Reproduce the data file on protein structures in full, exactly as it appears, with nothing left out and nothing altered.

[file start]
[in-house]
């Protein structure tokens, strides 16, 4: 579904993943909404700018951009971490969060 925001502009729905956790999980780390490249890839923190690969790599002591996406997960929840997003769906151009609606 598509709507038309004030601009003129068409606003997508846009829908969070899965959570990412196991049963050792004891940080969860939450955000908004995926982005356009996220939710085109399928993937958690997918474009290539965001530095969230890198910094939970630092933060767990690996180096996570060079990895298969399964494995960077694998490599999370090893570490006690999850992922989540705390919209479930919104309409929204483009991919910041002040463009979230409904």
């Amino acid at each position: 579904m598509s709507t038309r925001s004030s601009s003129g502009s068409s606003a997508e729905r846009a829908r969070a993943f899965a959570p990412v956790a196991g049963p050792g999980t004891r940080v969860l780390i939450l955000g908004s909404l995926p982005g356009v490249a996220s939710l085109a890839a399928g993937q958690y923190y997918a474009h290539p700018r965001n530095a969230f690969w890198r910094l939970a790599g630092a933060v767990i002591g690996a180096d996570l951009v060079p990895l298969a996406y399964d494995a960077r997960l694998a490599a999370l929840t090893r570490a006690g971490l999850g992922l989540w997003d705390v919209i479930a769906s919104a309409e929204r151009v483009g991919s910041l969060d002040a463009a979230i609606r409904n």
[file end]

[in-house]
């Protein structure tokens, strides 16, 4: 579904993943909404700018951009971490969060 925001502009729905956790999980780390490249890839923190690969790599002591996406997960929840997003769906151009609606 598509709507038309004030601009003129068409606003997508846009829908969070899965959570990412196991049963050792004891940080969860939450955000908004995926982005356009996220939710085109399928993937958690997918474009290539965001530095969230890198910094939970630092933060767990690996180096996570060079990895298969399964494995960077694998490599999370090893570490006690999850992922989540705390919209479930919104309409929204483009991919910041002040463009979230409904």
């Amino acid at each position: 579904m598509s709507t038309r925001s004030s601009s003129g502009s068409s606003a997508e729905r846009a829908r969070a993943f899965a959570p990412v956790a196991g049963p050792g999980t004891r940080v969860l780390i939450l955000g908004s909404l995926p982005g356009v490249a996220s939710l085109a890839a399928g993937q958690y923190y997918a474009h290539p700018r965001n530095a969230f690969w890198r910094l939970a790599g630092a933060v767990i002591g690996a180096d996570l951009v060079p990895l298969a996406y399964d494995a960077r997960l694998a490599a999370l929840t090893r570490a006690g971490l999850g992922l989540w997003d705390v919209i479930a769906s919104a309409e929204r151009v483009g991919s910041l969060d002040a463009a979230i609606r409904n």